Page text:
Paneth Cell in Colorectal Adenoma and Sessile Serrated Polyp: A Comparative Study
Xiuli Liu. Cleveland Clinic, Cleveland
Background: Few studies from Japan reported the prevalence and clinicopathologic features of Paneth cell-containing colorectal adenomas. Paneth cell differentiation has not been studied in sessile serrated polyp (SSP). This study aims to determine the prevalence of Paneth cell in colorectal adenoma and SSP, and histologic features associated with Paneth cell differentiation in these lesions.
Design: One-hundred seventy three consecutively diagnosed colorectal adenomas from 119 patients (61 males and 58 females) and 104 consecutively diagnosed SSPs from 92 patients (41 males and 51 females) were reviewed. The prevalence of Paneth cells in adenomas and SSPs was determined and correlated with patient demographics and lesion characteristics. In addition, the prevalence of Paneth cell in the mucosa adjacent to SSPs was also assessed.
Results: SSP was likely to be right-sided than colorectal adenoma [76/104 (73.1%) vs. 95/173 (54.9%), p=0.003)]. Age and gender were not different between these two groups (61.0±9.2 vs 63.1±11.4 yrs, p=0.16; 44.5% patients being male in SSP group vs 51.3% in adenoma group, p=0.404). Thirty-one adenomas (17.9%) from 24 (20.2%) patients harbored Paneth cells. Patient age and adenoma size were not different between Paneth cell-containg adenomas and non-Paneth cell-containing adenomas (63.4±8.9 vs. 61.2±12.1 yrs, p=0.55; 0.62±0.41 cm vs. 0.66±0.61 cm, p=0.73). Paneth cell containing adenomas were more likely to occur in the proximal colon (77.4% versus 57.0%, p=0.04). There was a strong association between male gender and Paneth cell-containing adenomas, as 26 of 31 (83.9%) of these adenomas occurred in males compared to 75 of 142 (52.8%) non-Paneth cell-containing adenomas (p=0.002). One SSP (of 104, 0.9%) from 1 patient [of 92, 1.0%)] had Paneth cells [vs. 17.9% (31/173); p=0.000007) adenomas from 24 (of 119, 20.2%; p=0.00018) patients harbored Paneth cells]. Among the SSP group, adjacent mucosa was present in 96 cases and Paneth cell was identified in the adjacent mucosa in 13.5% (13 of 96) cases (vs. 0.9% of SSP harboring Paneth cell, p=0.0004).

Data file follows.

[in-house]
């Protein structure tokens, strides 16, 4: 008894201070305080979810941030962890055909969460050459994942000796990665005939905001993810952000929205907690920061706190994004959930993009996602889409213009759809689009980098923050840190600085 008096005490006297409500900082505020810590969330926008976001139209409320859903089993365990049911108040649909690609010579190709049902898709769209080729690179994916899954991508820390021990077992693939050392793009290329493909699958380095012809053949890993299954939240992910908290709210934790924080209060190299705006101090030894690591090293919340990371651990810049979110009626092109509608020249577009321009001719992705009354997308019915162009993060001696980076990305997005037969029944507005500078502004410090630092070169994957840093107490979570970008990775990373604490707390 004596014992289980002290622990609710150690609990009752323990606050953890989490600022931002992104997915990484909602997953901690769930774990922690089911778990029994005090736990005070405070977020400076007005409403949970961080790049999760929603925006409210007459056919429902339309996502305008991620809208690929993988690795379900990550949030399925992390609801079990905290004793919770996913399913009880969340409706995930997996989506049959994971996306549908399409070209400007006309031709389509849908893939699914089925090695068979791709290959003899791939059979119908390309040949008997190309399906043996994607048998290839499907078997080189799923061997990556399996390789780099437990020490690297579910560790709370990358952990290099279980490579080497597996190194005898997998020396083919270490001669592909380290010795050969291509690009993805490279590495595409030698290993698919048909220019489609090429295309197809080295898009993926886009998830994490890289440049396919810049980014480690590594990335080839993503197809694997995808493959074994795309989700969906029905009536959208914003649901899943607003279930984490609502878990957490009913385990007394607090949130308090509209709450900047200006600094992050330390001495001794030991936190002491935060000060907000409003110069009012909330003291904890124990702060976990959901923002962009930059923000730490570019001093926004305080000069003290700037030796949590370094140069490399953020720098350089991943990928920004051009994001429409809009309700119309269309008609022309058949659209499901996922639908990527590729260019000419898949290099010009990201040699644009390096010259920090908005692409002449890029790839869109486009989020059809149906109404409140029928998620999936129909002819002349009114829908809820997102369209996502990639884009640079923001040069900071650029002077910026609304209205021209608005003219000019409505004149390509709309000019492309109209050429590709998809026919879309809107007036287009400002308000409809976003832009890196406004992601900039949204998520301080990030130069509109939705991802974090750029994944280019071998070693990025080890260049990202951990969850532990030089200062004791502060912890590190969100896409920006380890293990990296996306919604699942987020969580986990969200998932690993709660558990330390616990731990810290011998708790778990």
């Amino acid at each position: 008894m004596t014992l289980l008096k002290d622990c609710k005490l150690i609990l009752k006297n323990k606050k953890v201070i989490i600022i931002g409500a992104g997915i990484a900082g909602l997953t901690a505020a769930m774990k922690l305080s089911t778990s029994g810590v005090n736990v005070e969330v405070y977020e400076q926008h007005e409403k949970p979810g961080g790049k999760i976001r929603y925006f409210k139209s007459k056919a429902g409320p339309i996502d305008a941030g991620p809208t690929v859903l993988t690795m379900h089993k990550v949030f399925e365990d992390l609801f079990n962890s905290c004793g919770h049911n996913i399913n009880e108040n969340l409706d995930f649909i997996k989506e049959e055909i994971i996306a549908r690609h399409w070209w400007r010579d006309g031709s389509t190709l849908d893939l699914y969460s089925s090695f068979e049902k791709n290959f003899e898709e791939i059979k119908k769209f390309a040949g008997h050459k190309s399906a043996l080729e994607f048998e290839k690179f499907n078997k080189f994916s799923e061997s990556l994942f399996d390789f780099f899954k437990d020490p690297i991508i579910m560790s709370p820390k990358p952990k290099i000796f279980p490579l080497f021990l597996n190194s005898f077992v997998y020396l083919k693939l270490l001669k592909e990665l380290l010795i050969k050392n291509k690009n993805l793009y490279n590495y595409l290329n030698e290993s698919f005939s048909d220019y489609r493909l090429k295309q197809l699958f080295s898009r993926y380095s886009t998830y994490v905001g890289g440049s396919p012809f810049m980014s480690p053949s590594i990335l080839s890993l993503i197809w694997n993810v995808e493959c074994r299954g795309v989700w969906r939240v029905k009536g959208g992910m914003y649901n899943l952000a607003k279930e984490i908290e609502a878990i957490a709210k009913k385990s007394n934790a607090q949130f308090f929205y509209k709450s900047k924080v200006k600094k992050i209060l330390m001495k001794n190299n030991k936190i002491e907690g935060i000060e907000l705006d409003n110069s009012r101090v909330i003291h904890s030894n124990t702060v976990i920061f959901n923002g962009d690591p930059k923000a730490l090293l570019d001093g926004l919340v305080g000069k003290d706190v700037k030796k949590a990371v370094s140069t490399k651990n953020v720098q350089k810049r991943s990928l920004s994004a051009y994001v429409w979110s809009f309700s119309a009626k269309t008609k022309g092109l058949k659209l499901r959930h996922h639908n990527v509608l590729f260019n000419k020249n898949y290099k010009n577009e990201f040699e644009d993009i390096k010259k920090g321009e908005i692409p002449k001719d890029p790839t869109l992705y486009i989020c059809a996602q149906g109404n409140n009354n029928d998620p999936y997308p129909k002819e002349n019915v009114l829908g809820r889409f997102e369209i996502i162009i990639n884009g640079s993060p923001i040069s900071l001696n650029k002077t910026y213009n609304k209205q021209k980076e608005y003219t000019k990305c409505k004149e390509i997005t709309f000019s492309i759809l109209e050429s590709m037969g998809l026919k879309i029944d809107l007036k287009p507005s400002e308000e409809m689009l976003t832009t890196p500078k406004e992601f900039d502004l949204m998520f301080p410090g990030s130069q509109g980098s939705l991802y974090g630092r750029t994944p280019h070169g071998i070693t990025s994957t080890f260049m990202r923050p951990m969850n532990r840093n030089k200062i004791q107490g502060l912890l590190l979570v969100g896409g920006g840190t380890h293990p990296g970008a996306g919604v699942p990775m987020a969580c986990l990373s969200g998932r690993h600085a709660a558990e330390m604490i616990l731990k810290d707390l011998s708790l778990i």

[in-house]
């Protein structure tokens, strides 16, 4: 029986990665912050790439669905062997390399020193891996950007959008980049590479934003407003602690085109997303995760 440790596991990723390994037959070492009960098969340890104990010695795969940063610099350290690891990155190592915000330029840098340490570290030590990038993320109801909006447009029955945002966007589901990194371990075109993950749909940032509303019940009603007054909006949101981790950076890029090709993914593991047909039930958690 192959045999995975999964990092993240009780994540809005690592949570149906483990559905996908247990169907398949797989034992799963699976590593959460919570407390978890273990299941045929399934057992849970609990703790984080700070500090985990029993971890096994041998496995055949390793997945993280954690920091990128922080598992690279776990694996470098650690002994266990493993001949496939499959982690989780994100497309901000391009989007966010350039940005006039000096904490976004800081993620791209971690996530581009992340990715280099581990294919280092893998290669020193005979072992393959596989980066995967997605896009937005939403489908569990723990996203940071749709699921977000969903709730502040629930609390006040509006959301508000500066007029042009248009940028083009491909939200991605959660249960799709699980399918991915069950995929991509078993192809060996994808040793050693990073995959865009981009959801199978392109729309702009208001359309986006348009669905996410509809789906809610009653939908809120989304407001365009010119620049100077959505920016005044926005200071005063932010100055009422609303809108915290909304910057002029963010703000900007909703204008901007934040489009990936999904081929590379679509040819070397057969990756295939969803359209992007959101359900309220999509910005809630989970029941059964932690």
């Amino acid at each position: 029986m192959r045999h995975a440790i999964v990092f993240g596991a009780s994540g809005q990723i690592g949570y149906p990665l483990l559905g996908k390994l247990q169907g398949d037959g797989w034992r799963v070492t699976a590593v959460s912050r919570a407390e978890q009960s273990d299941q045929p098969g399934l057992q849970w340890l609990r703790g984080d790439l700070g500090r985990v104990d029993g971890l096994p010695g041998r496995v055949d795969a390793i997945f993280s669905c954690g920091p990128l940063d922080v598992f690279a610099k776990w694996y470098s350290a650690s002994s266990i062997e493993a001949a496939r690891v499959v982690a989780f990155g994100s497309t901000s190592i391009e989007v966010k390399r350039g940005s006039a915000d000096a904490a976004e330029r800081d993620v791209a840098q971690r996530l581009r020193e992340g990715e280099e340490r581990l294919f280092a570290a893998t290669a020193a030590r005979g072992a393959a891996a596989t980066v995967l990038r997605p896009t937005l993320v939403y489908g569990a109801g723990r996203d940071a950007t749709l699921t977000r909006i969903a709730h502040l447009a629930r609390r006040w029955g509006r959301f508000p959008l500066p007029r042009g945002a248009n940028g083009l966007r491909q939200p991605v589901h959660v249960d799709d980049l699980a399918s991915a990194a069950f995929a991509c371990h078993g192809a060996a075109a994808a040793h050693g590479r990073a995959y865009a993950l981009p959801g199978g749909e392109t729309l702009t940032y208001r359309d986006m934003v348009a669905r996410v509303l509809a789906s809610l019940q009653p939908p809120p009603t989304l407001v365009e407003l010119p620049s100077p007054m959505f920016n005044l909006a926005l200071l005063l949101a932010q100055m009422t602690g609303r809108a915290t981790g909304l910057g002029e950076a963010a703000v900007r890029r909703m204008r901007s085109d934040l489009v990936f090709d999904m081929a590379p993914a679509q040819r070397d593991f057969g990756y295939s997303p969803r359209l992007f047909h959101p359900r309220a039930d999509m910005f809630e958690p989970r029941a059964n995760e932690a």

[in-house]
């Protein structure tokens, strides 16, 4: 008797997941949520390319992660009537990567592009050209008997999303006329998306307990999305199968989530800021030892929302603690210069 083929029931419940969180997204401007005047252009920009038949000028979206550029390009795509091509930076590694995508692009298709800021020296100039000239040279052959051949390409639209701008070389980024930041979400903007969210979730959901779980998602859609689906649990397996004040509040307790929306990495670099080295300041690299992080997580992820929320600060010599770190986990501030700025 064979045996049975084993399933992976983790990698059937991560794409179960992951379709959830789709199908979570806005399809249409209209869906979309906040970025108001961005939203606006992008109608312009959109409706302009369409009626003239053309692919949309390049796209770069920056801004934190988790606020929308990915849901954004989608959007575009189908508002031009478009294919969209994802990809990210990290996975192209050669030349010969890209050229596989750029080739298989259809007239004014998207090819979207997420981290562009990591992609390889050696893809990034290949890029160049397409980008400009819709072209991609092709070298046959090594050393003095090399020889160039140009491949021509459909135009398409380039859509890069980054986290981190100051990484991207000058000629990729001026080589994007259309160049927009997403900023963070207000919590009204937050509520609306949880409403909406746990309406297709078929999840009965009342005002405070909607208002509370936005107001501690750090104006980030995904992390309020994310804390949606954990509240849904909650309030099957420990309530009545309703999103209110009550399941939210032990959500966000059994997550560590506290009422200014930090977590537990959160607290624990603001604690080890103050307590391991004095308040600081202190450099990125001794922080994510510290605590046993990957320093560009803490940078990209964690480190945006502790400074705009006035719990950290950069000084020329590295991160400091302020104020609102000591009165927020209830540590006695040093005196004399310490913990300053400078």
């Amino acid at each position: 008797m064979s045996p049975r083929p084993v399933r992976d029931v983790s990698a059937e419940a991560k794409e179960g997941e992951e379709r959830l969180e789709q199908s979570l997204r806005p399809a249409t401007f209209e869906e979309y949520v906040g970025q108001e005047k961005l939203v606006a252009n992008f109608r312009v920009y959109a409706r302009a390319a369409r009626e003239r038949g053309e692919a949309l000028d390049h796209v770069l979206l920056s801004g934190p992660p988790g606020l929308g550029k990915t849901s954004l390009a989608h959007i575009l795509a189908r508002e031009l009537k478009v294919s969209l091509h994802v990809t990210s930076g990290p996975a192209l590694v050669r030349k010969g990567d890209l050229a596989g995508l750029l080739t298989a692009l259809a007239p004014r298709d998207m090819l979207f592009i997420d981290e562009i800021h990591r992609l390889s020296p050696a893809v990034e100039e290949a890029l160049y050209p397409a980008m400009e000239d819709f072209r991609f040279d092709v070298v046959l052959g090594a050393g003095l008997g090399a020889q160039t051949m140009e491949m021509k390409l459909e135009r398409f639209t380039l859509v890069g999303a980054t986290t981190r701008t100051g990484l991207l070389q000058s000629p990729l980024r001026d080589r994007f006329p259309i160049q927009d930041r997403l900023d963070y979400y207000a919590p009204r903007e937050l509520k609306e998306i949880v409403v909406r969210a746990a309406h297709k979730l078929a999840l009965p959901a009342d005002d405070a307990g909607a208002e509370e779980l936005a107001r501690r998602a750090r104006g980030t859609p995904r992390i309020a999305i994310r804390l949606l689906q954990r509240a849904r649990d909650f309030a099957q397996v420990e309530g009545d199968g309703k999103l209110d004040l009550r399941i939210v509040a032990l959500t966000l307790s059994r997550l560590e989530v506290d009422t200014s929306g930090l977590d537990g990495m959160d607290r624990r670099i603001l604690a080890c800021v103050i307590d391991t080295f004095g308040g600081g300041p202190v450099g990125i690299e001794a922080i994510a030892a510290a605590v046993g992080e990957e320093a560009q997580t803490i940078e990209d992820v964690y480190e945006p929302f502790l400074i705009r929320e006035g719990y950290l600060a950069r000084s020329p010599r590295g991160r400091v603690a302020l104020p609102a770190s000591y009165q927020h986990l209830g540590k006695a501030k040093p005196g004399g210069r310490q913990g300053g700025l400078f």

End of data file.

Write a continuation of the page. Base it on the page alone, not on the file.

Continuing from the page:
Conclusions: Paneth cell differentiation is more common in coloretal adenoma than SSP. Paneth cell-containing adenomas are more common in males and are likely proximally located. Lower frequency of Paneth cell within SSP than that in the adjacent mucosa supports a clonal expansion of and active suppression of Paneth cell differentiation in SSP cells.
Tuesday, March 20, 2012 1:00 PM
Poster Session IV # 61, Tuesday Afternoon